Notes about Vietnam (Part 2)

My first reaction after crossing the border with Laos was – oh my god, it is so green. Laos is abundant with nature, but there is something about Vietnam that makes its different. Blue skies and extreme greenery as far as an eye can see. It all is really beautiful. Rapid industrialization takes its toll though. As everywhere in Asia (minus Singapore) non-biodegradable garbage is all over the place and deforestation is rampant. Deforestation is not evident though, as in Laos, where you see scars left by the slash & burn practice everywhere. In fact I would not know anything about deforestation, unless I was told about it. Hills in Da Lat are covered with fields and plantations, while only several years ago they used to host forests. It even looks pretty with green tidy fields, unless I was not aware of the past. Ignorance is truly bliss sometimes. On the other hand all those strawberries have to come from somewhere.

I entered the country in the central Vietnam right in the hear of DMZ, where most of the fighting took place. Today the area is abundant with graveyards. I saw quite a few on my way to Hue, which made me think about the futility of war. Ten years of fighting, millions dead, devastated industry and infrastructure and all for nothing. United States and other aggressors never paid any war reparations or made any formal apologies. Agent Orange victims have tried to sue manufacturers of Agent Orange for years, but all in vain. How the hell you can attack a country like this and then just pretend the whole thing never happened? Simply mind-blowing. What is even more mind-boggling is that the history is repeating itself today in Afghanistan and Iraq. And it is business as usual: both wars are still going on with no attention is being paid to any of them any more, people are getting killed and the war economic machine is going full speed ahead. Anyhow, back to Vietnam. A good thing is that American and other wars are things of the past, even though the aftermath still rears its ugly head, like all the Agent Orange victims. Vietnamese in general and especially younger generation do not seem to hold the grudge against USA or France. US dollars are widely accepted as a currency and you see US branded clothing and accessories everywhere. It works in the other direction too. I have talked with several old American war veterans, who fell in love with the modern in Vietnam and made it their home. It is all water under the bridge. Indeed why cling to the past, when you can live in the present moment?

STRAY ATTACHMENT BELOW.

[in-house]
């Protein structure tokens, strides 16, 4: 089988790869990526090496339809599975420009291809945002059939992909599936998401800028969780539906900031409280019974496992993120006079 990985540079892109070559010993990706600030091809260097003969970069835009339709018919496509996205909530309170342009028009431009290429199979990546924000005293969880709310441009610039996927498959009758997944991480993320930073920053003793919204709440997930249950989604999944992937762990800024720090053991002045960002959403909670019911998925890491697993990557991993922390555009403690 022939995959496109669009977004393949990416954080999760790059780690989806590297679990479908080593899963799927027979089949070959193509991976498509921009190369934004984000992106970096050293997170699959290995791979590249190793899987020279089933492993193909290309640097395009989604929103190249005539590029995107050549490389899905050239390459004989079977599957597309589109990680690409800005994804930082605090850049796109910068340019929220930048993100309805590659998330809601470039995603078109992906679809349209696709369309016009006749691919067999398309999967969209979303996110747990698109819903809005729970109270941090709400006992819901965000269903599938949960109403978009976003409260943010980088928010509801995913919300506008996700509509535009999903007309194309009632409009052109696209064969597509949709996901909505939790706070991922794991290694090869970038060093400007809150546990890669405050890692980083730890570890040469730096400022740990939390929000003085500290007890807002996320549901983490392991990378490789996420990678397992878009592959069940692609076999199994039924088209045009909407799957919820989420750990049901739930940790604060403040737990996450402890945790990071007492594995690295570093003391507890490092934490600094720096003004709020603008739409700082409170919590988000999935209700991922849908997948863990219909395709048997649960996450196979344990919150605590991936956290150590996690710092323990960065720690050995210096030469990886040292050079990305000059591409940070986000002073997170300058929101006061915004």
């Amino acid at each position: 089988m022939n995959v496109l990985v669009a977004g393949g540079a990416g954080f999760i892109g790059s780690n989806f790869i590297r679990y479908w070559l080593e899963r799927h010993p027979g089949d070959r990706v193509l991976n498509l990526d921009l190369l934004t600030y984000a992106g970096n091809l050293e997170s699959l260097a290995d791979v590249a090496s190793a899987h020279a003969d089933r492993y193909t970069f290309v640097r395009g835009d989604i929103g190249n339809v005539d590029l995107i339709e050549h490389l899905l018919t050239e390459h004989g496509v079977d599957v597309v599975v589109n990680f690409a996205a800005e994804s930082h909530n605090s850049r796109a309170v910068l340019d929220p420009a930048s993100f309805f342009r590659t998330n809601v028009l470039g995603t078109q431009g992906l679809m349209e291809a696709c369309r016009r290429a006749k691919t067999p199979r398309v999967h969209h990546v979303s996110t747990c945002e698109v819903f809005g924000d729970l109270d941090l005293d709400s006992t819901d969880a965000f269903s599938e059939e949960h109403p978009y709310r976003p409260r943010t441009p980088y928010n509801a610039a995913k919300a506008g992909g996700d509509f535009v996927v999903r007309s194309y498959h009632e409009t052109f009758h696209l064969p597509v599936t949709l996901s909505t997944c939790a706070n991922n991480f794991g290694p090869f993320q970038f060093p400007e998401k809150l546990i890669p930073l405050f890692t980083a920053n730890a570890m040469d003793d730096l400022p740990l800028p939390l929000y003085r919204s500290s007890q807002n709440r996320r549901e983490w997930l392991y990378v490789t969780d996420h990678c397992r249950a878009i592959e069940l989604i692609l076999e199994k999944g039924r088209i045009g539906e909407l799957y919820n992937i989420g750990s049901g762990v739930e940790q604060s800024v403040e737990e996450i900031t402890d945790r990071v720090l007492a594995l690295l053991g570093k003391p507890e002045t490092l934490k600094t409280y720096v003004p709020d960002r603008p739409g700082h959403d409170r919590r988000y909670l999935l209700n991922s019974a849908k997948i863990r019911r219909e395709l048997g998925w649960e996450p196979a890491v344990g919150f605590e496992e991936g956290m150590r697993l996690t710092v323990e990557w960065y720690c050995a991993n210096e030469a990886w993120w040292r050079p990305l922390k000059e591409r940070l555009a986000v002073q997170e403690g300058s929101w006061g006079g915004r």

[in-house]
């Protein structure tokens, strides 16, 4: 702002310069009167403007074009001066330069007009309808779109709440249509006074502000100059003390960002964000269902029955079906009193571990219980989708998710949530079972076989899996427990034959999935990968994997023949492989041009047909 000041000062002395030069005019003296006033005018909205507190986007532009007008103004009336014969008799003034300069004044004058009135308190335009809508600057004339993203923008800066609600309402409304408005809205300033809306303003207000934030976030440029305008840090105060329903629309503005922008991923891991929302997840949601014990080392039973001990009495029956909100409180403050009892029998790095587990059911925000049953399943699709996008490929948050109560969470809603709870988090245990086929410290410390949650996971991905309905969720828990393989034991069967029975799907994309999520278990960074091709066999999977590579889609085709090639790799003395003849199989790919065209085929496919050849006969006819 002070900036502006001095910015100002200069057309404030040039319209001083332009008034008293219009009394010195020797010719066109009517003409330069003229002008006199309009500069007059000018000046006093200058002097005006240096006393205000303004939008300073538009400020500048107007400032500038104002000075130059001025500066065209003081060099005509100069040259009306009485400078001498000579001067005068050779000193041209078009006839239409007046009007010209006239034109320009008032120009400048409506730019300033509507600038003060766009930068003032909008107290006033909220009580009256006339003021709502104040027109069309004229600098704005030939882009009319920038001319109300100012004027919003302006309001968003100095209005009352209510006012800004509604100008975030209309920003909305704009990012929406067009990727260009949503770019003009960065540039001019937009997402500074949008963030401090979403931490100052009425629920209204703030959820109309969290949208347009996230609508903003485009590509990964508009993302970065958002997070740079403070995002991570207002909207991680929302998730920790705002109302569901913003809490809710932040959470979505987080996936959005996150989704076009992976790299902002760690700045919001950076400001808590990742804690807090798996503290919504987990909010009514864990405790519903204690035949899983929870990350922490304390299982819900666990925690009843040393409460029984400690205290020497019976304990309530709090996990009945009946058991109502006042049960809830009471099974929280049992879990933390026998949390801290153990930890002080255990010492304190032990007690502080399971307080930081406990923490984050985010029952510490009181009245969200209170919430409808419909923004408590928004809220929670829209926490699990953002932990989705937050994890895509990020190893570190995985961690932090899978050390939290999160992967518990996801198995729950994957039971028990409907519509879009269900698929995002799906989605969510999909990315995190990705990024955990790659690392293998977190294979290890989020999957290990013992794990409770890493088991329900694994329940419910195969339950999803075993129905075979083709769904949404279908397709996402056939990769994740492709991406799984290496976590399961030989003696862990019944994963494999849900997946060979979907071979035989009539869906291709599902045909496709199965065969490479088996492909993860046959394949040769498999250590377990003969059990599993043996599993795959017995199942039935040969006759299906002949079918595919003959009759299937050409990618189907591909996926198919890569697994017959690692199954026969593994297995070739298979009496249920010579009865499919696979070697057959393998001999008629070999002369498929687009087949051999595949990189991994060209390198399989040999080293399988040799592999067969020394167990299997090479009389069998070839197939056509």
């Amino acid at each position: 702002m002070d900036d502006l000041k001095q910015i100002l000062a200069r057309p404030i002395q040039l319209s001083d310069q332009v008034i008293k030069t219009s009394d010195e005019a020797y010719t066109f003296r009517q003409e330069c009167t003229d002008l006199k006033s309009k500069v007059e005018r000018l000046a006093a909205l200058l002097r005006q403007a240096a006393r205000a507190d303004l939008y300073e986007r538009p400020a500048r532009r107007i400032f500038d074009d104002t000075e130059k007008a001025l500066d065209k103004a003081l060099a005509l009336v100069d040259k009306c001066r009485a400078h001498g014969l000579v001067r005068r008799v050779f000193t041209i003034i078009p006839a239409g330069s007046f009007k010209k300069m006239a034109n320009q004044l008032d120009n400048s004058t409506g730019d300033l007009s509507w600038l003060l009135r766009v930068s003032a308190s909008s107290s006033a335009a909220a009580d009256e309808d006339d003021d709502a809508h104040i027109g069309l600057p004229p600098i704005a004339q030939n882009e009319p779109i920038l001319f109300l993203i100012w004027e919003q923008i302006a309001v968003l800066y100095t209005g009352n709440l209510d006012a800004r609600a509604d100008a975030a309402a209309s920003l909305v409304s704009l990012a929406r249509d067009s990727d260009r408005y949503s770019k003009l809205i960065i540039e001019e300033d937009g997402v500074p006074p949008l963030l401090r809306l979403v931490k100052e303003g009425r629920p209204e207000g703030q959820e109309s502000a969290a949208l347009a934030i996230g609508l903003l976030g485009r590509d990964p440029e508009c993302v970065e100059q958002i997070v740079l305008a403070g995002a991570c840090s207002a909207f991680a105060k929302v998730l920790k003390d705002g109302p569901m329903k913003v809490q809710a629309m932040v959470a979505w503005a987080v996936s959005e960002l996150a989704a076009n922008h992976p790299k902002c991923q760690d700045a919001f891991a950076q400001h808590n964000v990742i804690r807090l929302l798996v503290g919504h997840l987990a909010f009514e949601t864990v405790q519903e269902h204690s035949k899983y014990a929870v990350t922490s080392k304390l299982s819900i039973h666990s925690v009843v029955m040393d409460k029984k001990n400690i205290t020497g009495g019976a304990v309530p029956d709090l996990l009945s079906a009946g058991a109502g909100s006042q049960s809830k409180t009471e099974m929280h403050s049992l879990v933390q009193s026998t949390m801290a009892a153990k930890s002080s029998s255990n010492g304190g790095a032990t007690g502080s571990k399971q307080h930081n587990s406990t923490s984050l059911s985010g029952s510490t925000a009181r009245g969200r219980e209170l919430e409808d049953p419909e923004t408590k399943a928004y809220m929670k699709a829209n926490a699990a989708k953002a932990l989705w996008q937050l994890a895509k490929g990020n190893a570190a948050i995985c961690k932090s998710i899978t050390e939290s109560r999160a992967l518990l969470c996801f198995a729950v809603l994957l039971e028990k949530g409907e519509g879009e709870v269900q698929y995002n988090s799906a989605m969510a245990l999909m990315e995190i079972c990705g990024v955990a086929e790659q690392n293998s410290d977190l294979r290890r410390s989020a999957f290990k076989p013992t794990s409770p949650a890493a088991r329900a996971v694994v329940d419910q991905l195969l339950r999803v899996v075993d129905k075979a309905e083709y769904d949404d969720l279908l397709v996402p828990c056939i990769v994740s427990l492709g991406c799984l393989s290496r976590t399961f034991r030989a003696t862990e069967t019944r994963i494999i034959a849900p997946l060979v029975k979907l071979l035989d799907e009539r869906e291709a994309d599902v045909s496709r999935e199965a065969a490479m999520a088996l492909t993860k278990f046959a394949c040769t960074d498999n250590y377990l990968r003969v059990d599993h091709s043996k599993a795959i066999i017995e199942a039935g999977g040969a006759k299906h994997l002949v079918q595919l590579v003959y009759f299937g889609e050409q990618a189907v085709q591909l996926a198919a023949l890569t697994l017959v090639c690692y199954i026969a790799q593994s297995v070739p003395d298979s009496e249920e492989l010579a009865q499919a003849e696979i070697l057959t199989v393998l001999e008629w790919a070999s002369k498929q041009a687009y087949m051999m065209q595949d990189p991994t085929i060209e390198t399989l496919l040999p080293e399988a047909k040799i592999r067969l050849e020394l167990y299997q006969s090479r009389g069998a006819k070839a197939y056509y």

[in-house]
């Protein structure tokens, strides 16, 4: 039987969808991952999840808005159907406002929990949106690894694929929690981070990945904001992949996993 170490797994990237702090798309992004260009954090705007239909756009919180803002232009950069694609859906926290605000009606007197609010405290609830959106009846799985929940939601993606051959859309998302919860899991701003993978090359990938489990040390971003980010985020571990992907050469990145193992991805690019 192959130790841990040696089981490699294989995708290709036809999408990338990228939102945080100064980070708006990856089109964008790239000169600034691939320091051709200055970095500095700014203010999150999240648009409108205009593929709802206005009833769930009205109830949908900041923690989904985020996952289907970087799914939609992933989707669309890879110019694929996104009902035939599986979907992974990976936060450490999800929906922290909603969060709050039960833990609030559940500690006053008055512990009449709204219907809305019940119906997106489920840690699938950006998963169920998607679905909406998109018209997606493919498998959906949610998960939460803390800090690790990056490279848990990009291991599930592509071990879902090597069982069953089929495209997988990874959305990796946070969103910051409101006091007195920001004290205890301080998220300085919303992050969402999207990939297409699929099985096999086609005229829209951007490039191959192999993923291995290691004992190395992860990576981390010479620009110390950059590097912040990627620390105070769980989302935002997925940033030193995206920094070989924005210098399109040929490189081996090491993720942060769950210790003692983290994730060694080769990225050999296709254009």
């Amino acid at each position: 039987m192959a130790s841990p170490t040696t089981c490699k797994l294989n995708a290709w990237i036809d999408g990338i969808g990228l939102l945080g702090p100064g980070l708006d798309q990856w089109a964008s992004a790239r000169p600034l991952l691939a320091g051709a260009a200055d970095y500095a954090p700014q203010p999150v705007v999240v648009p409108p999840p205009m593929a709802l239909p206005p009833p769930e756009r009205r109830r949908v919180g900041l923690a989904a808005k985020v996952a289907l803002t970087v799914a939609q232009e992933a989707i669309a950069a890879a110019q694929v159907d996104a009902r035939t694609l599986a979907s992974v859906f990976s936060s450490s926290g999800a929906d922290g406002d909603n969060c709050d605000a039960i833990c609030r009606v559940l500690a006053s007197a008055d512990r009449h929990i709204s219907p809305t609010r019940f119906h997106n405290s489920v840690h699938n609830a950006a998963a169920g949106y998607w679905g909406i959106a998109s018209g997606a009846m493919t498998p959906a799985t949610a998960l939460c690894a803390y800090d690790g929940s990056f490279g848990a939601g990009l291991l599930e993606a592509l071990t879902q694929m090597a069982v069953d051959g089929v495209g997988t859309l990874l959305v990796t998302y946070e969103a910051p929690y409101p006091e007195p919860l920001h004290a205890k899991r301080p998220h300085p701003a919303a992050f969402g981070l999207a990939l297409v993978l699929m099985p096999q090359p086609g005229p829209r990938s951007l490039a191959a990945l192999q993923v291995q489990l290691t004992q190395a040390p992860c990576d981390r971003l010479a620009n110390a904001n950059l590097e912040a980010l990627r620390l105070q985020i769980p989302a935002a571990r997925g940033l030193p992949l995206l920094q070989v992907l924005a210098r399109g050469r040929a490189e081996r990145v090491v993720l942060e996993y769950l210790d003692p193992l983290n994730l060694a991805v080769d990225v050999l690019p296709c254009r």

One of Vietnam’s highlights for me was food, which is just yummy and totally different to anything I have tasted before. Fresh spring rolls, friend wontons, pha, fried frogs, all kind of seafood and myriad of other things I have no name for. The cuisine can be best described as some sort of a fusion of Chinese and Thai cuisine, but in reality is totally unique and just awesome. Herbs as mint, basil and local varieties I have knowledge about are a big part of the cuisine. A nice touch is a complimentary bowl of herbs you get along with your food. Either you chew them as a healthy snack or add to your meal is your choice. My best food experiences were when I was out eating with locals, who knew magic words that brought all those secret delicacies to the table. English menu was often limited to rice and noodles with a couple of add-ons. It was especially frustrating, when I saw locals over a next table having a proper feast on the things I did not see on the menu. Food is very cheap too, even by South East Asian standards. I would love to visit Vietnam anytime just for the food experience.

In a nutshell, Vietnam is awesome. With a rapid economic growth and extremely determined people, I think they are destined for a great future. Next Asian Tiger or even the next mini-China maybe? Time will tell for sure. For now it is a lovely country with rich culture, delicious food, friendly people and low prices. Love it.

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